Getting a good college education can be one of the most transformative experiences of anyone’s life. However, with education costs rising steeply, it is not always possible to cover the college costs with your savings or scholarships. In such scenarios, students are increasingly turning towards education loans to help fill the gap. With so many options in the market and other complexities, it is often tough to navigate them.
To assess loans objectively, you need to go beyond simple default rates and repayment schedules. You need to delve deeper into the course you are planning on undertaking and evaluate it against the total loan amount you are seeking. Finally, you need to honestly assess your ability to pay it back. It’s the first big financial decision you will make to kick-start your life, so it is imperative to give it serious consideration.
To begin with, you must consider the potential of the course and institute you are opting for. Research the college/ institute you are considering thoroughly, ensure it is not blacklisted by any bank for loans. Many banks have a pre-approved list of accredited universities. Follow this up by assessing your job prospects upon graduation. How much money you are likely to draw after you graduate should be a determinant for your loan as returning the loan would be easier with better remuneration packages. Consider carefully how much you need to borrow.
Interest rates are determined by the loan amount – the larger the sum borrowed, the larger the payment period and lower the interest rates. Shorter-term loans appear heavy on the pocket but save you from paying large sums of money over a prolonged period.
In most cases of student loan payments—your payment money is applied first to the interest, and then to the principal amount you borrowed. In case of late payments, late fee payments are first considered during payoffs. As in other loans, when your principal reduces, so does the interest you pay, since most banks charge interest only on the remaining balance. Thus, over time, the ratio of your payments against the principal gradually becomes larger.
Evaluate how flexible the bank is about the moratorium period or extending the payment duration. It is good to plan and pay interest during this period to avoid interest getting accumulated. In some cases, you may want flexibility on the moratorium as you may be still sorting out your job situation.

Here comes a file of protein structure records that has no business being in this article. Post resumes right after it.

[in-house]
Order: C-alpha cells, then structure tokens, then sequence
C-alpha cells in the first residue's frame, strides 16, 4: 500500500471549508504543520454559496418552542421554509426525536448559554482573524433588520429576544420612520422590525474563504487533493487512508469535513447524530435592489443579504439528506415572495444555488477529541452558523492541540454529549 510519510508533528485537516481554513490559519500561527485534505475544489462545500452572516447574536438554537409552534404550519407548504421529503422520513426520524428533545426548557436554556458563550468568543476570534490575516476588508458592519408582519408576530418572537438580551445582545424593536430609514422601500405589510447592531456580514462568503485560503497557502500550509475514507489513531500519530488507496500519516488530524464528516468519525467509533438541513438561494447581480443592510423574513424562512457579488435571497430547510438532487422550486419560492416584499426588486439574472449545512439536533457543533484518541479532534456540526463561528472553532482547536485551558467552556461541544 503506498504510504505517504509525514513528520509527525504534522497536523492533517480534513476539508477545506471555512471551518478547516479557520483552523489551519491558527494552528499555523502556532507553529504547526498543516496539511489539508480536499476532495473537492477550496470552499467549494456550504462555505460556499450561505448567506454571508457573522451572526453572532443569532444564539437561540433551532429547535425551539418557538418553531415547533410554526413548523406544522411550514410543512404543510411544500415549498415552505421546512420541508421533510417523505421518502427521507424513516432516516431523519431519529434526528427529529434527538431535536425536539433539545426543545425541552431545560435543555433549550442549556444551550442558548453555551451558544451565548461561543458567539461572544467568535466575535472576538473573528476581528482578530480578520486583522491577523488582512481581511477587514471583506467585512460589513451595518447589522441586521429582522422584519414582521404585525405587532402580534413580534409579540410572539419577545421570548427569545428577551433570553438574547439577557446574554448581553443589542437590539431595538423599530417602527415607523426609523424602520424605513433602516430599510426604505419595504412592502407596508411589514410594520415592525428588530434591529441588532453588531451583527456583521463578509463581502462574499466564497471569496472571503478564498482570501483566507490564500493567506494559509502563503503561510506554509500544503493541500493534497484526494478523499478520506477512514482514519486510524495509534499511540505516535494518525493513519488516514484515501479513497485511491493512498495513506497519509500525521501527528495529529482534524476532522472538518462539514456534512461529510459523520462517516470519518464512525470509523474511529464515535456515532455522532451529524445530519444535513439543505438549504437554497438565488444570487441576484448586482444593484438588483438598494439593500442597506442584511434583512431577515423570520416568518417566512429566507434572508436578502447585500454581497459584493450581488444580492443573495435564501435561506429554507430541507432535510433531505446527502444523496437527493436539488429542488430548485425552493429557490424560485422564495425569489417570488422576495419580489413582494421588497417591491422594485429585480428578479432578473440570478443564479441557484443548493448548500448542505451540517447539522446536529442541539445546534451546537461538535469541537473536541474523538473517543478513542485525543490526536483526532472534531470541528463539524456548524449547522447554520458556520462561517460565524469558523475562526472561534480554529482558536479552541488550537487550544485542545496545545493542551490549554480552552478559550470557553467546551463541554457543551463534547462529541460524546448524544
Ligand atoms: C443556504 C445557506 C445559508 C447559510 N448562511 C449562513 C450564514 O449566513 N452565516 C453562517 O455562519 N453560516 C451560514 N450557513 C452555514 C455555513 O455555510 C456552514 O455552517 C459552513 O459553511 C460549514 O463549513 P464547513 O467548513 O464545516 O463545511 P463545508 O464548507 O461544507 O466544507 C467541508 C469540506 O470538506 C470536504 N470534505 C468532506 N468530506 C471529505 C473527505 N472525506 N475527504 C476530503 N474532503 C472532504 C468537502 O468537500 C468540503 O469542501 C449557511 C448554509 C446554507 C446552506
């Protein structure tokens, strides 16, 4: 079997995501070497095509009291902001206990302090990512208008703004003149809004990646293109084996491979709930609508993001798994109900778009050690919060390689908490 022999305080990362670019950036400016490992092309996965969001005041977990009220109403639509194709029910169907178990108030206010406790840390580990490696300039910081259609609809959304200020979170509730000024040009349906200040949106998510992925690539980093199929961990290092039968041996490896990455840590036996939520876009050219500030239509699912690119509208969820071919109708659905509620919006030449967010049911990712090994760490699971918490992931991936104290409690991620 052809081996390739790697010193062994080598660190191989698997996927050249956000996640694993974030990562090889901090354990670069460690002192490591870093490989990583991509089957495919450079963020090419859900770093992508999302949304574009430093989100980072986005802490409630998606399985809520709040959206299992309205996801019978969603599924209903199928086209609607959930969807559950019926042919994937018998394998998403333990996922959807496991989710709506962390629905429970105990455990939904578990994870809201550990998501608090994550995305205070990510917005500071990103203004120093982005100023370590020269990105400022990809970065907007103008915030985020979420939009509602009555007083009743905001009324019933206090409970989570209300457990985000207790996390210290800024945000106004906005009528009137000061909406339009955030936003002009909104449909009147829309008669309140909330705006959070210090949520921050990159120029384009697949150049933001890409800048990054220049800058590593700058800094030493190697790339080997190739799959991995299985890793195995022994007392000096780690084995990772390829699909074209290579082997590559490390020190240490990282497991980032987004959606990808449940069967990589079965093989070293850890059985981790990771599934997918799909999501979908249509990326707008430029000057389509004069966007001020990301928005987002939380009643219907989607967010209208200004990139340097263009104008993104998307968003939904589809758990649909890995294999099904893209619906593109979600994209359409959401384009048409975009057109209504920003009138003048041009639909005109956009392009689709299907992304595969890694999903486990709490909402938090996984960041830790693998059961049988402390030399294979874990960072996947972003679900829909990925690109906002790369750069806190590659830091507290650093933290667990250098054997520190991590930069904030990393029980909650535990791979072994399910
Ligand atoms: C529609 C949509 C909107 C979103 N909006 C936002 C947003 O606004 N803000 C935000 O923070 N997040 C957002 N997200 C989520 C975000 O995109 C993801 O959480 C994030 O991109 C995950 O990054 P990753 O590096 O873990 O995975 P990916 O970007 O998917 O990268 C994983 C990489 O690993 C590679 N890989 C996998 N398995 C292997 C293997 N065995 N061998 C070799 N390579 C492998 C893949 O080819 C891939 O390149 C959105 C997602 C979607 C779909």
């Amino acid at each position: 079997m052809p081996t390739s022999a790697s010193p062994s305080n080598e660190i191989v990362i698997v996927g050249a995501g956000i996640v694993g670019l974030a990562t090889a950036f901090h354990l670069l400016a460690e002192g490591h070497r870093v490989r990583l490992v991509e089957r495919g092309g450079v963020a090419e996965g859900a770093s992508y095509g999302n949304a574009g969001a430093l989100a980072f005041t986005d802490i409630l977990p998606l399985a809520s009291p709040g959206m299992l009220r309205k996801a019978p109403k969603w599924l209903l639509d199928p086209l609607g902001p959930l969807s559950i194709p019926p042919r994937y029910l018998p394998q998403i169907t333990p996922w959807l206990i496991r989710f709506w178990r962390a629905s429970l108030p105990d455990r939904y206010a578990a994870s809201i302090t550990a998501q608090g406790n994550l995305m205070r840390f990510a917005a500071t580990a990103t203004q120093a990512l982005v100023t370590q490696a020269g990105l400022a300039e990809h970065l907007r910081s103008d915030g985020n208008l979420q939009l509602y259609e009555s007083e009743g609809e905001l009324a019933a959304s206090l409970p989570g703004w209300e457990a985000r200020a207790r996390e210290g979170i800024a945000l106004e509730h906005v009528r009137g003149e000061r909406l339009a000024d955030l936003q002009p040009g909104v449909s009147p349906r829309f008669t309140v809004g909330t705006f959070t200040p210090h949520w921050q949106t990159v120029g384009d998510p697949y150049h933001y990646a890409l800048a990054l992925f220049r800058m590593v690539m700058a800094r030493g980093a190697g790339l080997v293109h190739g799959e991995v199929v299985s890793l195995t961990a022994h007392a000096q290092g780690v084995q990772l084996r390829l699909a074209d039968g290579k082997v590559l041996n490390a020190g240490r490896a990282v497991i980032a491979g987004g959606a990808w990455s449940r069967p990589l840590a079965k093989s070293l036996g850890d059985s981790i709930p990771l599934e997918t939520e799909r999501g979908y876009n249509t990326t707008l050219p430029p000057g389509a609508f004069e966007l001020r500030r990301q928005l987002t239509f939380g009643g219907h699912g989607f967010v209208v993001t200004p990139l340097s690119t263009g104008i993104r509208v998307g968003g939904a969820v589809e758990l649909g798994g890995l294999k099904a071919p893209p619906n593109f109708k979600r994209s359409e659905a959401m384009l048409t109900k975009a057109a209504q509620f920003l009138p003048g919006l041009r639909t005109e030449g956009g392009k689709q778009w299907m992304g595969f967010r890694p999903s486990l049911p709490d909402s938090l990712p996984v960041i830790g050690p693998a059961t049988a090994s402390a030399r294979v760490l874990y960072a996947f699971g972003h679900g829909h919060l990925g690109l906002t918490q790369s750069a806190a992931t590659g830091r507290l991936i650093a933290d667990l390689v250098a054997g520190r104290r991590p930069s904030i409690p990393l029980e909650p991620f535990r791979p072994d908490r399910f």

Alongside the evident costs of higher education such as tuition fees and accommodation, another cost that students need to consider when availing of loans are the indirect or opportunity costs. So for instance, if you decide to drop a year to travel, you are not just spending on travel or food but also losing the money you would have earned if you were employed during that period.
Opportunity costs must be considered when you are mulling a loan because the interest paid on student loans is completely tax-deductible under Sec 80E, as long as the loan is taken from a scheduled bank or approved providers by the Income Tax department.
For instance, if a person has Rs 1lakh which could be invested to earn a return of 9000 at 9 per cent interest; Instead opts to take an educational loan for 1lakh – interest paid at a rate of 10 per cent per year would amount to 10,000. With a 20 per cent tax-saving bracket – they would save Rs 2080 thus effectively paying an interest of Rs 7920. So the opportunity cost would work out to Rs 1080. These numbers will change with returns earned, interest paid and tax bracket when the loan is being repaid. So while it is tempting to increase your monthly EMIs to be debt-free sooner, it is probably not the best decision in the long run. Nonetheless, it is not an easy question to answer.
There are many factors and variables to be considered before choosing to opt for a student loan and deciding on its payment schedule. However, what is most beneficial is to start investing early in long term instruments such as equity mutual funds, which in the first place can help you avoid taking the loan for studying further.
For example, you start investing Rs 10,000 per month today, for 10 years. At an average of 12 per cent p.a returns, you’ll have upwards of Rs 23 lakhs accumulated, which is good enough to manage an MBA in India.
By, Anup Bansal, Chief Investment Officer, Scripbox